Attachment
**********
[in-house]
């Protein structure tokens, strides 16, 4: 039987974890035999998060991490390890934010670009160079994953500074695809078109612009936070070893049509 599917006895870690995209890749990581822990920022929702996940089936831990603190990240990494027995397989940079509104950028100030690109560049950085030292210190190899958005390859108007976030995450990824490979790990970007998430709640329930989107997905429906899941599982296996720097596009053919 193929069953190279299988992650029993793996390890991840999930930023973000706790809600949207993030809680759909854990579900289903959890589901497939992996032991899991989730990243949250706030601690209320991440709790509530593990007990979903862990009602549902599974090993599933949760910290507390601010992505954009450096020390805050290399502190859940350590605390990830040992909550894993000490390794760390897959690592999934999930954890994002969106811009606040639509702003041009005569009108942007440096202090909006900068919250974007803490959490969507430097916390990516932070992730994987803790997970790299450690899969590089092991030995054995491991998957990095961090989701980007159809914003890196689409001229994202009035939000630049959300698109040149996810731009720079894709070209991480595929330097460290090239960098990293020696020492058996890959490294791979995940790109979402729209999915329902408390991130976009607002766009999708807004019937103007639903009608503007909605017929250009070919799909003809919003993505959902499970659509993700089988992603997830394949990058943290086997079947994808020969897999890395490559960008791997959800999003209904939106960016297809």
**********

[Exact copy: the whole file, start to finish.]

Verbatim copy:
[in-house]
């Protein structure tokens, strides 16, 4: 039987974890035999998060991490390890934010670009160079994953500074695809078109612009936070070893049509 599917006895870690995209890749990581822990920022929702996940089936831990603190990240990494027995397989940079509104950028100030690109560049950085030292210190190899958005390859108007976030995450990824490979790990970007998430709640329930989107997905429906899941599982296996720097596009053919 193929069953190279299988992650029993793996390890991840999930930023973000706790809600949207993030809680759909854990579900289903959890589901497939992996032991899991989730990243949250706030601690209320991440709790509530593990007990979903862990009602549902599974090993599933949760910290507390601010992505954009450096020390805050290399502190859940350590605390990830040992909550894993000490390794760390897959690592999934999930954890994002969106811009606040639509702003041009005569009108942007440096202090909006900068919250974007803490959490969507430097916390990516932070992730994987803790997970790299450690899969590089092991030995054995491991998957990095961090989701980007159809914003890196689409001229994202009035939000630049959300698109040149996810731009720079894709070209991480595929330097460290090239960098990293020696020492058996890959490294791979995940790109979402729209999915329902408390991130976009607002766009999708807004019937103007639903009608503007909605017929250009070919799909003809919003993505959902499970659509993700089988992603997830394949990058943290086997079947994808020969897999890395490559960008791997959800999003209904939106960016297809």